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Removals and storage in Gillingham, Dorset

Pitmans offer house removals and commercial removals in Gillingham, Dorset, with specialist packing services for antiques and fine art. Whether it’s a full house move or a single item, within the UK or across Europe, we offer a professional, safe and friendly service with full insurance, giving you peace of mind throughout the process.


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Gillingham: A potted history

Gillingham is a town and civil parish in the Blackmore Vale area of Dorset. It lies on the B3095 and B3081 roads about four miles south of the A303 trunk road and five miles northwest of Shaftesbury. It is the most northerly town in the county.In the 2011 census the civil parish had a population of 11,756. The neighbouring hamlets of Peacemarsh, Bay and Wyke have become part of Gillingham as it has expanded.

Gillingham is pronounced with a hard initial ‘g’ as in ‘goat’, unlike Gillingham, Kent, which is pronounced with a soft ‘g’ as in ‘Germany’.

There is a stone age barrow in the town, and evidence of Roman settlement in the 2nd and 3rd centuries; however the town was established by the Saxons. The church of St Mary the Virgin has a Saxon cross shaft dating from the 9th century.

The name Gillingham was used for the town in its 10th century Saxon charter, and also in an entry for 1016 in the annals, as the location of a battle between Edmund Ironside and the Vikings. In the Domesday Book in 1086 it is recorded as Gelingeham, and later spellings include Gellingeham in 1130, Gyllingeham in 1152 and Gilingeham in 1209. The name derives from a personal name plus the Old English inga and hām, and means a homestead of the family or followers of a man called Gylla.

Half of the town’s population of 2,000 died of the Black Death in the four months following October 1348.

In the Middle Ages, Gillingham was the site of a royal hunting lodge, visited by Kings Henry I, Henry II, John and Henry III. A nearby royal forest was set aside for the king’s deer. The lodge fell into disrepair and was destroyed in 1369 by Edward III.

Edward Rawson, the first secretary to the Massachusetts Bay Colony, was born in Gillingham.

Gillingham became a local farming centre, gained the first grammar school in Dorset in 1516 and a mill for silk in 1769. Gillingham’s church has a 14th-century chancel, though most of the rest of the building was built in the 19th and 20th centuries. Many other buildings in the town are of Tudor origin.

In the 1820s, the artist John Constable stayed at Gillingham vicarage and, being impressed by the beauty of the countryside, executed several local sketches and paintings. His painting of the old town bridge is in the Tate Gallery. In the 1850s, the arrival of the railway to the town brought prosperity and new industries including brickmaking, cheese production, printing, soap manufacture and at the end of the 19th century one of the first petrol engine plants in the country. In the Second World War Gillingham’s position on the railway from London to Exeter was key to its rapid growth. In 1940 and 1941 there was large-scale evacuation of London and other industrial cities to rural towns, particularly in the north, southwest and Wales. Gillingham grew rapidly because of this.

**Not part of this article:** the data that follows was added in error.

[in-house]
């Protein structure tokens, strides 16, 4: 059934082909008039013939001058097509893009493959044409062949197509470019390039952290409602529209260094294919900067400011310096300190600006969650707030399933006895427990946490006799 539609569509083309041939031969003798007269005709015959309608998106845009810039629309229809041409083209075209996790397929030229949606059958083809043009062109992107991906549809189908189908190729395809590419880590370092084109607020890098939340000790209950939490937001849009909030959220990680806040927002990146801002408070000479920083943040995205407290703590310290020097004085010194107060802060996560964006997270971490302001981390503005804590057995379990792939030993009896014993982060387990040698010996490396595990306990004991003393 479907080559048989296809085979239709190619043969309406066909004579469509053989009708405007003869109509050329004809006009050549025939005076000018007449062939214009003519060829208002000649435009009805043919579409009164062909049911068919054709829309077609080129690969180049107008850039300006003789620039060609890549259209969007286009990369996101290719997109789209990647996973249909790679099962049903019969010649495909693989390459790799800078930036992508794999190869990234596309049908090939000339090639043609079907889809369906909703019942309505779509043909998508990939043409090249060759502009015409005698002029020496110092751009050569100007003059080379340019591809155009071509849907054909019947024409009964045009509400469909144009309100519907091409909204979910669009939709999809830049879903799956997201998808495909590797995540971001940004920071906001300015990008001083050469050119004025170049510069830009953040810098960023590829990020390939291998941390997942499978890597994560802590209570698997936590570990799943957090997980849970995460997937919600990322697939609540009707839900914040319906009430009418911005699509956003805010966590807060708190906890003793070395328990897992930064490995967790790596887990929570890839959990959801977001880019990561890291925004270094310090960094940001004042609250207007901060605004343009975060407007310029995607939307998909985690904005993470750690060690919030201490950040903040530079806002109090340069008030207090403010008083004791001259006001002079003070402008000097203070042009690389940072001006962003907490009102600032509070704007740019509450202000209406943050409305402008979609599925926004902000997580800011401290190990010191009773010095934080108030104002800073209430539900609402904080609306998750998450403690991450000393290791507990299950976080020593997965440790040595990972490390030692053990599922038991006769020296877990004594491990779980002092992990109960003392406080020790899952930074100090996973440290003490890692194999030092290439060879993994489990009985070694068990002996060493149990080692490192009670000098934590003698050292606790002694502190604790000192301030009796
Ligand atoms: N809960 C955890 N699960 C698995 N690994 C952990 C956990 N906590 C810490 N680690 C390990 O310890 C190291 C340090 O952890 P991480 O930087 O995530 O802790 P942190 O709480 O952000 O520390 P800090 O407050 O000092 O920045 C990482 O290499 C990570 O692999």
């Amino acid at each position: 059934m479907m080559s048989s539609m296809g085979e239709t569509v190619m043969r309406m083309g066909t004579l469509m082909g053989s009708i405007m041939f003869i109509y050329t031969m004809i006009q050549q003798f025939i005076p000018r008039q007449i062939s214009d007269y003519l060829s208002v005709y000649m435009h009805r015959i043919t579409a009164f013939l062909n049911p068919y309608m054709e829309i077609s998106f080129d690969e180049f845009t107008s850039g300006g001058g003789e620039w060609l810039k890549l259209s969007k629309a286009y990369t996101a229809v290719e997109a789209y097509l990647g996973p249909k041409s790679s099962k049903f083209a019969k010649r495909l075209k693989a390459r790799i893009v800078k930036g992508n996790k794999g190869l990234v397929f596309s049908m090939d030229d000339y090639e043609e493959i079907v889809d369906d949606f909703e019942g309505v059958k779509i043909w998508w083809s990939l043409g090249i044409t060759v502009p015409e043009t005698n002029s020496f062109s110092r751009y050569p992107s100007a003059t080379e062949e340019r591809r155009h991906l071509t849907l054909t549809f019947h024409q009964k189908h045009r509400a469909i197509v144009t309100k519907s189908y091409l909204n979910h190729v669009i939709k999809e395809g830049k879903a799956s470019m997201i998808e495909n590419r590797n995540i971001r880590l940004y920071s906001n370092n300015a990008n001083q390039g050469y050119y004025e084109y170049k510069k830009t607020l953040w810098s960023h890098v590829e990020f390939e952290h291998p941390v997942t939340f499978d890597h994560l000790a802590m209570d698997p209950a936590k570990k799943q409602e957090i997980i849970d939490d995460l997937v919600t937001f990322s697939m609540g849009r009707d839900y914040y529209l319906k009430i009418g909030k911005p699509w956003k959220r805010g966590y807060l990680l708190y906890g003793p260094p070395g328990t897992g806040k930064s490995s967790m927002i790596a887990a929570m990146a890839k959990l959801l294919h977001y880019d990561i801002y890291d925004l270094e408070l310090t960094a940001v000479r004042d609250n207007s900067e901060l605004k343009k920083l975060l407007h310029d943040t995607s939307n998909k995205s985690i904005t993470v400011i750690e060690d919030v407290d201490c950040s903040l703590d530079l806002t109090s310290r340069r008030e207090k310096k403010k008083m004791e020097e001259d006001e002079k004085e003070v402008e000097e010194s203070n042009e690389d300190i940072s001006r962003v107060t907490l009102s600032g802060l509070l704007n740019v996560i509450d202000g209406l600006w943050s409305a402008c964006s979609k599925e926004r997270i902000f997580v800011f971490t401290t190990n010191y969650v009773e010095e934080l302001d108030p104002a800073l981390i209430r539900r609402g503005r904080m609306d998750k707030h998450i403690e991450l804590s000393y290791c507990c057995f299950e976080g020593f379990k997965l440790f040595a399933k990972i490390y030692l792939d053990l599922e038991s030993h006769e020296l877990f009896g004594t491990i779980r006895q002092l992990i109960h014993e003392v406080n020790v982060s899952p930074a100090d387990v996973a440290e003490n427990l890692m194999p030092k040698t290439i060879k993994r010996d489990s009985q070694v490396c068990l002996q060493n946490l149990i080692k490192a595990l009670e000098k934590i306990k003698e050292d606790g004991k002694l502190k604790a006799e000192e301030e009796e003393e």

In the 2011 census Gillingham civil parish had 5,345 dwellings. 5,107 households and a population of 11,756.

Gillingham is divided into four electoral wards: Gillingham Town, Lodbourne, Milton and Wyke. Their total population in the 2011 census was 9,799.

The town has 70 shops and two commercial estates (Brickfields Business Park and Brickfields Industrial Estate) and the Gillingham education area has seven primary schools (four in the town) and one secondary school.

The town plays host to the annual Gillingham & Shaftesbury Show, which is an agricultural show held every August at the showground on the outskirts of the town. Gillingham Town Carnival is held every October.

Gillingham has a Non-League football club, Gillingham Town F.C., who play at Harding’s Lane, and a rugby union club. Until 2009, when it ceased for financial reasons, Gillingham hosted an annual 10-day festival of music and sport. Gillingham has had a brass band since 1928; they are currently nationally graded in the 3rd Section, and perform at civic events and carnivals. Gillingham has the only night club in North Dorset.

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